There is also the palpable sense of waiting in Șovăială’s images worth noting which is perfect given the airport site/subject itself. This waiting game considers not only how most of us are accustomed to our stays in airports, but also the artist’s and local populations sense of economic waiting. The pieces of infrastructure that the artist has photographed, some in decay and in disrepair instead become emblems of mediation on place, industry, economy and the promises of a change of ideological format to be completed. It is a very interesting portrait of a place and by extension, a people. In contemporary reference, I might suggest a kinship to both JH Engström’s CDG and Beate Gütschow’s S. In literature, J.G. Ballard seems a pliant resource. Richard Long’s sculpture an equally interesting symbiotic note.
I would be remiss of me not to note that I cannot help but feel some anxiety persisting in the images. I do not know if it is the decay previously-mentioned in some of the concrete or the runway itself or if its this constant agony of waiting evidenced by piles of rock etc., but something feels amiss, perhaps even like an uncanny first reading of a Lynch film. I am reminded of the last scene of Heat in which Robert De Niro and Al Pacino have their fatal gun battle on the sidelines of the airport runway and in the flaring field of landing lights. In that film, you also feel the sculptural heft of shipping containers and utility/electricity boxes as the hero and anti-hero hide from each other’s bullets-their shadows playing a F.W. Murnau-like game of cat and mouse until the final conclusion (and handshake) is reached.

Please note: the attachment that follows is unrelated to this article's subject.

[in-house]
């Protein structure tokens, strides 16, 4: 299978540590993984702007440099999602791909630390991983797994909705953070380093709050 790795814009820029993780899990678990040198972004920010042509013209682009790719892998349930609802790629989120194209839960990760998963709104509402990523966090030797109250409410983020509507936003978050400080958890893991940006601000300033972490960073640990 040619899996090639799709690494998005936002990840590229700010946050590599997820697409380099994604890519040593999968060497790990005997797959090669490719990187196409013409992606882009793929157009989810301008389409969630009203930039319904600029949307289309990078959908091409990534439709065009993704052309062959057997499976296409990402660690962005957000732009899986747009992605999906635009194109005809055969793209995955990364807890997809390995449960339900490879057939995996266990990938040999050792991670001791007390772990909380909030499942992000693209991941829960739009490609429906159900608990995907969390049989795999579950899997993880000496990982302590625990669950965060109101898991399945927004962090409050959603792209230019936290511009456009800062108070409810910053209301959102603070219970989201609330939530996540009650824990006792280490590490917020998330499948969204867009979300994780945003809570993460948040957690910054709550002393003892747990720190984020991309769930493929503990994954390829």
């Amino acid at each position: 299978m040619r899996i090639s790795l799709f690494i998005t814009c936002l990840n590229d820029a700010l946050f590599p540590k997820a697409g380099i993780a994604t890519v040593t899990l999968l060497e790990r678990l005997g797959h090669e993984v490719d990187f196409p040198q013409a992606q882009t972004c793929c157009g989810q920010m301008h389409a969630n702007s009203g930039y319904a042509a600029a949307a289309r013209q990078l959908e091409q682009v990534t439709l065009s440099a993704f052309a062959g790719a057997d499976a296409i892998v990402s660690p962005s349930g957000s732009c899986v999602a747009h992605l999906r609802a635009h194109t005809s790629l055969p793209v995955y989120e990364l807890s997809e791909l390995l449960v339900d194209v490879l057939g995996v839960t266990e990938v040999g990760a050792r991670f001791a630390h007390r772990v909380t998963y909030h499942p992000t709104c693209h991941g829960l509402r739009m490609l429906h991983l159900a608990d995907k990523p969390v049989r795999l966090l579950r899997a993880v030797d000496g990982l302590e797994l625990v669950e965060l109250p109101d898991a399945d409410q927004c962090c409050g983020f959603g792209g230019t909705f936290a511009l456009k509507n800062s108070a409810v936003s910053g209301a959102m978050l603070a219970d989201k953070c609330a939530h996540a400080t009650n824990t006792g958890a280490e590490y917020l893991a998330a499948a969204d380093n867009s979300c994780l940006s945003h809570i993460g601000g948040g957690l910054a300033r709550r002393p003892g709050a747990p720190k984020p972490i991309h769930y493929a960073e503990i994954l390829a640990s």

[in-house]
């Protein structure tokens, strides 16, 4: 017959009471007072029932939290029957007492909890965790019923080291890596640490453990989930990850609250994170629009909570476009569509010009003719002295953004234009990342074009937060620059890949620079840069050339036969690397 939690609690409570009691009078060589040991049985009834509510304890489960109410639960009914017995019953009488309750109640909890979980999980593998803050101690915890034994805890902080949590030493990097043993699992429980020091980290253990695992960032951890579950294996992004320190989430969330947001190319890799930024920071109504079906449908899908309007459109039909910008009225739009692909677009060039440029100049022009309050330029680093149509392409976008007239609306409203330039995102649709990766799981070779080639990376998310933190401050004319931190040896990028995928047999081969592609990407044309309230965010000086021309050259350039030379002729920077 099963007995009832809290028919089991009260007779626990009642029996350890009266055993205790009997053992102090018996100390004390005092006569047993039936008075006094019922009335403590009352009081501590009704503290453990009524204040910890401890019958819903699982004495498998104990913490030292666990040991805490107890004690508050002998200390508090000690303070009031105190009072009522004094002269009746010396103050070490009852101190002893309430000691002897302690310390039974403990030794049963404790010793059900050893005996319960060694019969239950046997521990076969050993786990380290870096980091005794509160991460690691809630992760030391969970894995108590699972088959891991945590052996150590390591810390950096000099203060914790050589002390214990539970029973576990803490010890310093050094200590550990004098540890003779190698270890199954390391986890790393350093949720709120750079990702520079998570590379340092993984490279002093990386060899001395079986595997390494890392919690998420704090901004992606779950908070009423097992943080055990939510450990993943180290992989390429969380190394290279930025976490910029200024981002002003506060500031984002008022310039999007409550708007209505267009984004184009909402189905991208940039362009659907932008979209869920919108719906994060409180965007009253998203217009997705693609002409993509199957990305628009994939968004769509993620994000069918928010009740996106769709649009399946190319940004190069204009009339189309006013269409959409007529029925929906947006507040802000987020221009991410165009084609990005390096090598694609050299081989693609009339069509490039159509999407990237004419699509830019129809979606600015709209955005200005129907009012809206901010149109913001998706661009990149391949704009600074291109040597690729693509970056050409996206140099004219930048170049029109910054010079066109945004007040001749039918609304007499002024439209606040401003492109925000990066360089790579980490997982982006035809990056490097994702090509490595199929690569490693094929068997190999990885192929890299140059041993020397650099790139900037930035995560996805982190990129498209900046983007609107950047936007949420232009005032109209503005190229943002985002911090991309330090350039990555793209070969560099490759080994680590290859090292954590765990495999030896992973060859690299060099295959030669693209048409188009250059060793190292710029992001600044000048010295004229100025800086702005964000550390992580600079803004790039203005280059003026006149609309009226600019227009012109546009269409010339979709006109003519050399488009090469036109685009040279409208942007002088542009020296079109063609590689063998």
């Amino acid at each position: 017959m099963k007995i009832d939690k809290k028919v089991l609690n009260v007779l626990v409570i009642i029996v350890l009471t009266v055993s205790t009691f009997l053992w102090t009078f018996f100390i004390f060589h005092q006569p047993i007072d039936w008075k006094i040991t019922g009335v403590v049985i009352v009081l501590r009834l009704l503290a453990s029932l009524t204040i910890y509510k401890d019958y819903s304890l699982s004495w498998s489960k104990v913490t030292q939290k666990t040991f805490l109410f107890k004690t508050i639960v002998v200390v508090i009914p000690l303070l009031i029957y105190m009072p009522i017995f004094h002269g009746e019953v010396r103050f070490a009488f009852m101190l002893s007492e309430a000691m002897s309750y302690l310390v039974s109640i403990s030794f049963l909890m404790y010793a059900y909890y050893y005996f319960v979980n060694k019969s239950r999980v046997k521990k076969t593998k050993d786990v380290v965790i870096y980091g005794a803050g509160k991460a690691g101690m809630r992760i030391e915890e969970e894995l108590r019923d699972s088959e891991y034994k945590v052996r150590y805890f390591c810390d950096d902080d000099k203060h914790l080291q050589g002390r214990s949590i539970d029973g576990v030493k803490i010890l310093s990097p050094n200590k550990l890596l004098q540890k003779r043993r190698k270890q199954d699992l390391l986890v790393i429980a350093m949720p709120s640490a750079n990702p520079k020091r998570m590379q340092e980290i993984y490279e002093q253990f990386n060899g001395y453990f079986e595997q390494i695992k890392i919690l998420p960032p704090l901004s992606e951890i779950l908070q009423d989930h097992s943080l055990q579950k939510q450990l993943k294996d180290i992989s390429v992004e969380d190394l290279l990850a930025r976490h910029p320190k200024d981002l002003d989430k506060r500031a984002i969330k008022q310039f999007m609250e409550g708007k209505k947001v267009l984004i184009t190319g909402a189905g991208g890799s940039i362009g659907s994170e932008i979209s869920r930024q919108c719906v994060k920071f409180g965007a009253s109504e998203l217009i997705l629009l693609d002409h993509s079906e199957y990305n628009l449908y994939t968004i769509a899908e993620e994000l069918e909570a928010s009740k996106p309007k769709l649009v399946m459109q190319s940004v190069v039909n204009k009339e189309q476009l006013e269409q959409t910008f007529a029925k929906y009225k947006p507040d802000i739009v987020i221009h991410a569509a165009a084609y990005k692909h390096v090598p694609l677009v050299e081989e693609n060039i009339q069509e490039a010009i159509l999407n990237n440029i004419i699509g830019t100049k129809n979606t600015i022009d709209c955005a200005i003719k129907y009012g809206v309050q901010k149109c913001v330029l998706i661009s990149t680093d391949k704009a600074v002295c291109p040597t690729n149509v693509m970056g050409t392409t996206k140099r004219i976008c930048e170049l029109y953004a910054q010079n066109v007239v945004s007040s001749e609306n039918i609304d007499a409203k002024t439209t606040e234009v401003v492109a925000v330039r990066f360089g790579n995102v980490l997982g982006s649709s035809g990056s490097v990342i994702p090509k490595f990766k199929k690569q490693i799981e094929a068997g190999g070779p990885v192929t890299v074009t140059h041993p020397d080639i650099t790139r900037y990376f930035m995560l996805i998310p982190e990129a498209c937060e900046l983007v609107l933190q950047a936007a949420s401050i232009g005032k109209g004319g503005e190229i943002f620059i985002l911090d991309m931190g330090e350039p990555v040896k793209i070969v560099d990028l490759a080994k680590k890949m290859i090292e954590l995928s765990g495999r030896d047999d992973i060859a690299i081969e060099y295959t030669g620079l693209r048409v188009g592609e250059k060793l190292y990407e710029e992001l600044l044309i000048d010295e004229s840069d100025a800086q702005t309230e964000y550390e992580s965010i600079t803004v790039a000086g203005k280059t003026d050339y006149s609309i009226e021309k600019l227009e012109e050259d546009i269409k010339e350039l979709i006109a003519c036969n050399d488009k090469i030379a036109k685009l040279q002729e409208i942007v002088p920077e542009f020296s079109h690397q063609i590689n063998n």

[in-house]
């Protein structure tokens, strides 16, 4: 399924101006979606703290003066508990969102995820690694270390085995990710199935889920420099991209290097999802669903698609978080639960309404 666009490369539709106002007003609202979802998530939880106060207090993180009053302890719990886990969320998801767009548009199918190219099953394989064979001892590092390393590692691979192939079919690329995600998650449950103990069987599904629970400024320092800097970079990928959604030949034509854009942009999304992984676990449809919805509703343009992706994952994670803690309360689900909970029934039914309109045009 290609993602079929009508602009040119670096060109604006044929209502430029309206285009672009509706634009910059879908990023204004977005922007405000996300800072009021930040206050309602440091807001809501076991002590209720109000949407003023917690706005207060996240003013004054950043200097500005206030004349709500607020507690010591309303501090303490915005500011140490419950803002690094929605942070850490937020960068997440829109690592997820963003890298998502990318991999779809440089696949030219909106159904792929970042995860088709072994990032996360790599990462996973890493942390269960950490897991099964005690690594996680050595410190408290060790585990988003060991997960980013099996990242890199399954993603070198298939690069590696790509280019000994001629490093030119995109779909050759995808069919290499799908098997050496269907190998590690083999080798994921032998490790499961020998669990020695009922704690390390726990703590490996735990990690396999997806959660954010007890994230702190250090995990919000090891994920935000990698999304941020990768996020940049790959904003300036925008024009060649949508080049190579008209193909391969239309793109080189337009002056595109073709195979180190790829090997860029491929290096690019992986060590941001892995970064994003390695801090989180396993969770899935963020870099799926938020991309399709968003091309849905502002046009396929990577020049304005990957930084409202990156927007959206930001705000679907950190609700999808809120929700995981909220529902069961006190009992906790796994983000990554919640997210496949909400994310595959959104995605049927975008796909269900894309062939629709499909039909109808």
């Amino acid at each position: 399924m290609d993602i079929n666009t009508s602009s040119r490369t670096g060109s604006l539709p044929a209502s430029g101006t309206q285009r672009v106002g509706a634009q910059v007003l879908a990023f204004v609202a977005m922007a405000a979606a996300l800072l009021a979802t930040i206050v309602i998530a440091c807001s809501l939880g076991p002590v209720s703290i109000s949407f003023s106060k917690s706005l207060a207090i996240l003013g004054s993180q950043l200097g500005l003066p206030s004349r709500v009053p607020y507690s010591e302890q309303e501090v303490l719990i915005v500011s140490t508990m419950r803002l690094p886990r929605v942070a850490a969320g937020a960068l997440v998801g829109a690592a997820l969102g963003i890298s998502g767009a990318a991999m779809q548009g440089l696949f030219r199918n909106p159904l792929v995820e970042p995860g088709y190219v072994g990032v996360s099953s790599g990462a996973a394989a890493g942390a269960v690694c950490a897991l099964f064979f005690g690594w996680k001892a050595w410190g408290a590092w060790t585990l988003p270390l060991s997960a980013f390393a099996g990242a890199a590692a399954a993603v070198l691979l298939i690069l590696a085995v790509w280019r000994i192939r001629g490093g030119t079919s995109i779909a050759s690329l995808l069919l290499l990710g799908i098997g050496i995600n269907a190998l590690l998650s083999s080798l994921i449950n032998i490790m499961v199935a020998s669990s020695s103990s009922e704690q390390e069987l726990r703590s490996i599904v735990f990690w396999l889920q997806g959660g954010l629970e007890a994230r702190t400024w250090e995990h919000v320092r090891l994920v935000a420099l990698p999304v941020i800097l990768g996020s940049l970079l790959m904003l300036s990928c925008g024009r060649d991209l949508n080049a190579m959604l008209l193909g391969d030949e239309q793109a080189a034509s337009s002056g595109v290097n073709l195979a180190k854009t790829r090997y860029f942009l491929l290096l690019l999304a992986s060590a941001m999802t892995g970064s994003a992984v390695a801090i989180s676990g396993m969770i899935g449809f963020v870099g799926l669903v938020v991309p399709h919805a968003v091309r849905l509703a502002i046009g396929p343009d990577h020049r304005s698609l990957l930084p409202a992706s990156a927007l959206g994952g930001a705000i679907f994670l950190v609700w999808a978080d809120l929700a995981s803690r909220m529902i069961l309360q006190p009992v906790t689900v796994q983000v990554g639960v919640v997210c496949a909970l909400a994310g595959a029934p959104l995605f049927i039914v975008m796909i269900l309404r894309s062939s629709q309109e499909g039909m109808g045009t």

All in, Șovăială’s work is not cinematic, but rather, it is sculptural and frenetic in a different way. The images within are pulled apart by a slight digital distortion. I cannot tell if it was intentional or not, but it adds a gritty layer to the images that make them vibrate and somehow uncomfortable. I have used this technique in my own work to cast doubt within the digital surface of an image. It could be a printing issue, but it provides an extra layer to the work intentional or not. It is an interesting book and fans of Robert Adams, Pino Musi and perhaps Eva Hesse who might/might have enjoyed the work. Worth noting is that Șovăială has also studied under Joachim Brohm whose work as an artist and educator are incredibly important. Recommended.
(All Rights Reserved. Text @ Brad Feuerhelm. Images @ Mihai Șovăială)